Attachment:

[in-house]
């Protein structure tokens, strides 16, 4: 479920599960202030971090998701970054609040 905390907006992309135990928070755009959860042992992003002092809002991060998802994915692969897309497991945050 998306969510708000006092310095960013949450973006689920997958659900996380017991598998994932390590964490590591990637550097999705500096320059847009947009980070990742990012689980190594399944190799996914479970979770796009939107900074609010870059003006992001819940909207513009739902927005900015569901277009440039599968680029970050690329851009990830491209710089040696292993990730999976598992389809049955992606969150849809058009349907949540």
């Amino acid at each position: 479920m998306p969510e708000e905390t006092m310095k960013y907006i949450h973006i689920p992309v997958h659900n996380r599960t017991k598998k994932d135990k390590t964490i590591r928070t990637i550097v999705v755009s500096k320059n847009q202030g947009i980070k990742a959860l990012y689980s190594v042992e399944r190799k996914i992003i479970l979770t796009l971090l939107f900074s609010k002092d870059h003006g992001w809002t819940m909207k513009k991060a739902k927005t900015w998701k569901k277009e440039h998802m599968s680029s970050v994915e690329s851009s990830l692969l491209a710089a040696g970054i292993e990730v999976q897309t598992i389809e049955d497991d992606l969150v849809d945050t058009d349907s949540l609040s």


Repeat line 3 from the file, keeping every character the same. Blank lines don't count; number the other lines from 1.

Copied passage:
């Amino acid at each position: 479920m998306p969510e708000e905390t006092m310095k960013y907006i949450h973006i689920p992309v997958h659900n996380r599960t017991k598998k994932d135990k390590t964490i590591r928070t990637i550097v999705v755009s500096k320059n847009q202030g947009i980070k990742a959860l990012y689980s190594v042992e399944r190799k996914i992003i479970l979770t796009l971090l939107f900074s609010k002092d870059h003006g992001w809002t819940m909207k513009k991060a739902k927005t900015w998701k569901k277009e440039h998802m599968s680029s970050v994915e690329s851009s990830l692969l491209a710089a040696g970054i292993e990730v999976q897309t598992i389809e049955d497991d992606l969150v849809d945050t058009d349907s949540l609040s």